Thursday, February 11, 1999 Published at 17:31 GMT
Obsolete, out of date, primitive. But is your old PC worth a packet?
Vic20, Electron, BBC, Apple II, Spectrum: Objets d'art?
By BBC News Online's Giles Wilson
Thinking of trading in your computer for a newer model? Be careful - you could be giving away the family silver.
Look at your computer. A bit dusty, perhaps. Maybe not as fast as you would like. And - unless it's bright blue and has a handle on the top - probably beige and terminally uncool.
If you've got one of those early 1980s computers which played such an influential part in many people's younger lives, you could already be sitting on something of surprising value.
At least one fashionable British design firm is making the most of this popularity. Visitors to Deepend in the City of London are treated to a display of past computer glories, including the Sinclair ZX81 and Spectrum, three different models of the Commodore PET, a BBC Micro, an Acorn Electron, and an Apple II.
Takes you back
Design director David Streek said: "All of our clients, bar none, when they come into our office are fascinated by what they see. There's always something that triggers them into saying: 'I used to spend hours on that thing!'
He adds: "It drags something up from your childhood, to have a wood finish on a computer, like the Trinitron. It seems ridiculous now to make it like that, but at the same time it's really sweet."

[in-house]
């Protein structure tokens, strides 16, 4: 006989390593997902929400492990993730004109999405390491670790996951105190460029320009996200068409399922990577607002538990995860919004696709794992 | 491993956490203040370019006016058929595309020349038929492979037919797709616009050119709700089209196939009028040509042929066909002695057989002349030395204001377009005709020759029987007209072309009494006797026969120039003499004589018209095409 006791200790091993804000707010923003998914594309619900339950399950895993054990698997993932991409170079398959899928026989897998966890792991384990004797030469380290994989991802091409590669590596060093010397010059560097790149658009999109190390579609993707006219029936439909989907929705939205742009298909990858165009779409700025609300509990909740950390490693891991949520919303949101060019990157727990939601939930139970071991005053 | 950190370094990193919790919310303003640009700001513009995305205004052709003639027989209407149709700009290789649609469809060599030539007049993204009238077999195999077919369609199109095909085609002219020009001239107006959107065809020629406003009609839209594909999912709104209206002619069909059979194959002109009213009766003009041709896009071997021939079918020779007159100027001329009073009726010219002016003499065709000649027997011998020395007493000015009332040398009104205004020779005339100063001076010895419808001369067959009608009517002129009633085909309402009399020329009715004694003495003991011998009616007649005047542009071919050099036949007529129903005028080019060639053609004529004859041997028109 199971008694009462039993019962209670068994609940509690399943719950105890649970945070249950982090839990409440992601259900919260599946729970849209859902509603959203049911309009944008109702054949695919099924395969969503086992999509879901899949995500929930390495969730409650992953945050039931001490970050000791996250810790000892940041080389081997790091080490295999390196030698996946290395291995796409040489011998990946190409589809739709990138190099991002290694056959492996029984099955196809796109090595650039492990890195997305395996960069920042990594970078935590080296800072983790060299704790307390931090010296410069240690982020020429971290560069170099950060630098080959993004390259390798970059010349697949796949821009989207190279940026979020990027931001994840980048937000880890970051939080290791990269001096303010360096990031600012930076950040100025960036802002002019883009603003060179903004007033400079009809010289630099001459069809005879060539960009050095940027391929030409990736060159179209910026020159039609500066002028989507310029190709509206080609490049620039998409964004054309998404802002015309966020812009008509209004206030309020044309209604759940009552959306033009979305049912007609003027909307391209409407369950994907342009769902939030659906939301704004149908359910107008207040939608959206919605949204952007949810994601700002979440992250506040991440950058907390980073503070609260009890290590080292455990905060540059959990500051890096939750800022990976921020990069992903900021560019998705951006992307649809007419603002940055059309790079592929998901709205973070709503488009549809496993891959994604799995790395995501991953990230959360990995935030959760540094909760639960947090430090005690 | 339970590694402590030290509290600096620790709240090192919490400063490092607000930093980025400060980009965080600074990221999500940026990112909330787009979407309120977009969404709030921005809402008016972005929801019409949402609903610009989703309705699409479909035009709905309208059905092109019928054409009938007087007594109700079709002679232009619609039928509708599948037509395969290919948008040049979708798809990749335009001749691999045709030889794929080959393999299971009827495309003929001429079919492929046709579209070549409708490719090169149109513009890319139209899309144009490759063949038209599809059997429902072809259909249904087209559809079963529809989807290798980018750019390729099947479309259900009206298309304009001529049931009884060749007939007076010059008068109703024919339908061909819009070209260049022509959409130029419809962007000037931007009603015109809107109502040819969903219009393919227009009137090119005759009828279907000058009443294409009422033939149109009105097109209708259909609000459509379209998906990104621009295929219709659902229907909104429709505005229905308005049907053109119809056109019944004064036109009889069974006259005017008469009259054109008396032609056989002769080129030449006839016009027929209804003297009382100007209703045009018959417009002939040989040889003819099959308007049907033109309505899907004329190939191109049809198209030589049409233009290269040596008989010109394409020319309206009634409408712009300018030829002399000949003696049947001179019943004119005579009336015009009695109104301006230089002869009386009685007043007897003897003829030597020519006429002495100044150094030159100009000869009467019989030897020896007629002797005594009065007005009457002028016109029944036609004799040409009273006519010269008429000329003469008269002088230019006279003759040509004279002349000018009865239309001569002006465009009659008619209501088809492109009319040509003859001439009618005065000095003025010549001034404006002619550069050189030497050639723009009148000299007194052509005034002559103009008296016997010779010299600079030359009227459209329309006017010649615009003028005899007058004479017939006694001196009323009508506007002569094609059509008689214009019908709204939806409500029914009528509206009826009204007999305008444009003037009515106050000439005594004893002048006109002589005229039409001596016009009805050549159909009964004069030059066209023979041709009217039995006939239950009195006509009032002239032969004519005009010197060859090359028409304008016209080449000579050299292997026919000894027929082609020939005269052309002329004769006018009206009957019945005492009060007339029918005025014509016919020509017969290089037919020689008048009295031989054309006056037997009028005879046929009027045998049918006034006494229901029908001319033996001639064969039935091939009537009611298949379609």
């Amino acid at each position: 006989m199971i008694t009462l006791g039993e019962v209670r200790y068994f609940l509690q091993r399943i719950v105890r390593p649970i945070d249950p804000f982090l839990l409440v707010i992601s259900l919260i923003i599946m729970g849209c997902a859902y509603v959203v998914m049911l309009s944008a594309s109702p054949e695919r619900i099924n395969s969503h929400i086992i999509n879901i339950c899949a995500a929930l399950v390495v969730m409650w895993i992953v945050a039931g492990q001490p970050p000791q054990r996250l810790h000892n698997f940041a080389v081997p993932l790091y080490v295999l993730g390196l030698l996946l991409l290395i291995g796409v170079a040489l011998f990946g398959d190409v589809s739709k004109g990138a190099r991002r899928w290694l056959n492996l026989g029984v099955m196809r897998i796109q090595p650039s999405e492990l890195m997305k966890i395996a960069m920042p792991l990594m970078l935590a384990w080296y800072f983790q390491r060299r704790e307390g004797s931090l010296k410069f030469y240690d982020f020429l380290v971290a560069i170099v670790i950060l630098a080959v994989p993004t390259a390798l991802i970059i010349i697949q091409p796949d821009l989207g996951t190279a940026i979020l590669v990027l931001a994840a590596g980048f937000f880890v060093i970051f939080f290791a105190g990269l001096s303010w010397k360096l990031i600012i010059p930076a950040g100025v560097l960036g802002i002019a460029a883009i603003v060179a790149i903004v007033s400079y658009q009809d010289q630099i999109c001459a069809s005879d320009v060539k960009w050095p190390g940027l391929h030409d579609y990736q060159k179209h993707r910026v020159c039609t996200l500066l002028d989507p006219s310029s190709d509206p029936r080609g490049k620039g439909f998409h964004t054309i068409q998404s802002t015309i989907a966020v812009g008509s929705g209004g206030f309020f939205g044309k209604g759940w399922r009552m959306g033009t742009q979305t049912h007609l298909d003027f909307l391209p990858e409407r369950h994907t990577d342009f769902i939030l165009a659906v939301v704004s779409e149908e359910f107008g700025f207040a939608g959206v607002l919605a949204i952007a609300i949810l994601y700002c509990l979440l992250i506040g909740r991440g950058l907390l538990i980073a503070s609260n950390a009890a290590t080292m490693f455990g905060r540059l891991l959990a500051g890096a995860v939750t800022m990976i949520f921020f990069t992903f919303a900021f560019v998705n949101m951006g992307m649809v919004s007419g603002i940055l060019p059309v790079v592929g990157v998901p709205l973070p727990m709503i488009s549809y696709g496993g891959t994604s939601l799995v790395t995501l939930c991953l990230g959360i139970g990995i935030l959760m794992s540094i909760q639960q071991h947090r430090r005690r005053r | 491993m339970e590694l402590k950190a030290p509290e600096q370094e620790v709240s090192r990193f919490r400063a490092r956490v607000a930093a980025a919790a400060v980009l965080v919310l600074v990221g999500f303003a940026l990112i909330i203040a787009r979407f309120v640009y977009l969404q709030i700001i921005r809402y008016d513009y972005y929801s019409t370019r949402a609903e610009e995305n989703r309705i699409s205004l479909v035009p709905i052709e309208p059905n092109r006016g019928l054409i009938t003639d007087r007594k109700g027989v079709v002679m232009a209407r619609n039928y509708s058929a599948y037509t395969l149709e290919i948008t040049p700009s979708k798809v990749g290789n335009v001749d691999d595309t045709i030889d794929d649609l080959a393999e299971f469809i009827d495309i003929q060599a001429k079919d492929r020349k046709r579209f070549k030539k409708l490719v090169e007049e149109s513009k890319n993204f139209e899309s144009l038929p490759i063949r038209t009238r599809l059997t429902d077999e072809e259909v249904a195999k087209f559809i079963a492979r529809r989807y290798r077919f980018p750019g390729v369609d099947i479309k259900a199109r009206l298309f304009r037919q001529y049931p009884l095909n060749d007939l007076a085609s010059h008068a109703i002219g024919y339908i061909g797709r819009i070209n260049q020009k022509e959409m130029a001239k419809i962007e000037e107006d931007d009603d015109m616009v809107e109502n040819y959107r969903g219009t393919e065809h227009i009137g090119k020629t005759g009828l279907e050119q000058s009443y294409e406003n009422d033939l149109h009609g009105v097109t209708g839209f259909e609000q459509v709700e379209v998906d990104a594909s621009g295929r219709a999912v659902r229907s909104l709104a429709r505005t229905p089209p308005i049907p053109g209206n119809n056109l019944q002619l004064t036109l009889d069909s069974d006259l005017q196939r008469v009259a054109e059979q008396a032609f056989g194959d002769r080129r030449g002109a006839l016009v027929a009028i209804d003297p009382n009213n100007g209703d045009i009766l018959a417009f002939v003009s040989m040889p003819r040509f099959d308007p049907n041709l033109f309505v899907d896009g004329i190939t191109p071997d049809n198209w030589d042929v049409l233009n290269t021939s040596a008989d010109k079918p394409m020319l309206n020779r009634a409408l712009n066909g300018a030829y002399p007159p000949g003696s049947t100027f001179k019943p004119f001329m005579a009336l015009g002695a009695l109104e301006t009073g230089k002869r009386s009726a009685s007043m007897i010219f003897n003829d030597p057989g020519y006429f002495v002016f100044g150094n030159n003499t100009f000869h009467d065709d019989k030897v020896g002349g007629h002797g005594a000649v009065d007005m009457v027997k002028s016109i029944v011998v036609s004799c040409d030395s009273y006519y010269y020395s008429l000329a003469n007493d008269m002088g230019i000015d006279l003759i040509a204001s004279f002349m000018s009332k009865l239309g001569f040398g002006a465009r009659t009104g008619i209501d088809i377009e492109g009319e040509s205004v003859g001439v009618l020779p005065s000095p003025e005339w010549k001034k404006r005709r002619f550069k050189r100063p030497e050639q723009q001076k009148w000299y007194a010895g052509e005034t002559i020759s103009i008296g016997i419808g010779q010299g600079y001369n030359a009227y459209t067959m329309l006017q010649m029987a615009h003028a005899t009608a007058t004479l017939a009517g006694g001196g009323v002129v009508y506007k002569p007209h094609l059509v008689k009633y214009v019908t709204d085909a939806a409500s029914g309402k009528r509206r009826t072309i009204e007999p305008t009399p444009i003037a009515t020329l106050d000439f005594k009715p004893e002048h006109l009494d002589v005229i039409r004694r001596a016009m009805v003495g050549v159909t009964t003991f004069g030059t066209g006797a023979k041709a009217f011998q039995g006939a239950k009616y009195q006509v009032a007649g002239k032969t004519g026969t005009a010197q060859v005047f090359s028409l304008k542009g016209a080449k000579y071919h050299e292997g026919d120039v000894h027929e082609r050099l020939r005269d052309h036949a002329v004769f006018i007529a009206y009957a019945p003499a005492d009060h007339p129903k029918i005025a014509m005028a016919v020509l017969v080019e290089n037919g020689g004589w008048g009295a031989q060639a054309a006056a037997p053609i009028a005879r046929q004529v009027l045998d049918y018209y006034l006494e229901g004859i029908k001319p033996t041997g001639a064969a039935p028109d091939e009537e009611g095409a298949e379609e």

Henry Moore? No thanks
He has harnessed what started as a personal hobby into something that could be very lucrative - and no doubt a whole lot more interesting to his firm's clients than many a piece of modern art.
"I'm interested really from having them myself at primary school and the early stages of secondary school, when my friends and I all had computers," he added. "It was a rivalry thing." While he had a succession of Ataris, other friends were into Commodores, others still into Sinclairs.
"One of the best things about the UK computer market was you had actual computers, and that encouraged you to have half-hearted attempts at programming, whereas someone from the States would just have had a console probably, like the Playstation or Nintendo 64 are today.
"That's why so much gaming talent has come from the UK - there are lots and lots of romantic stories about the little English programmer who have become massive publishers."
Games driving demand
It's true that the demand for old computers is linked to the popularity of the early games. Graham Howden, who runs a computer fanzine Retro Classix, said lots of people were buying up old machines to run the old games - as opposed to using emulators on modern PCs which recreate the old games.
But there is a demand for the machines for their own sake.
"Lots of people are beginning to think of them like they were the fibre optic executive toys, and will sit there with them plodding away," said Graham Howden.
From running his fanzine, Graham was recruited by the Computer Exchange games chain for its nostalgia shop Retro, just off Tottenham Court Road in London. Interest in the old machines is now keen.
Taupe treasure, magnolia marvel
David Streek searches car boot sales for obscure old computers that the unwary are prepared to dispose of for a few quid. He is, however, phlegmatic about whether his collection is worth much.
"They are worth a hell of a lot to me, whether they are worth anything to anyone else I'm not sure. Although I can well imagine how comparably early train sets or teddybears have become valuable."
But how about the beige box on your desk? Is there any prospect of it one day becoming something more valuable?
Graham Howden seems to think so. "It undoubtedly will," he says. But you might have to keep it your attic for the next couple of decades before it finds its way into any exhibition. Whatever you do, just don't forget its box.
Pictures of old computers: Kevan Heydon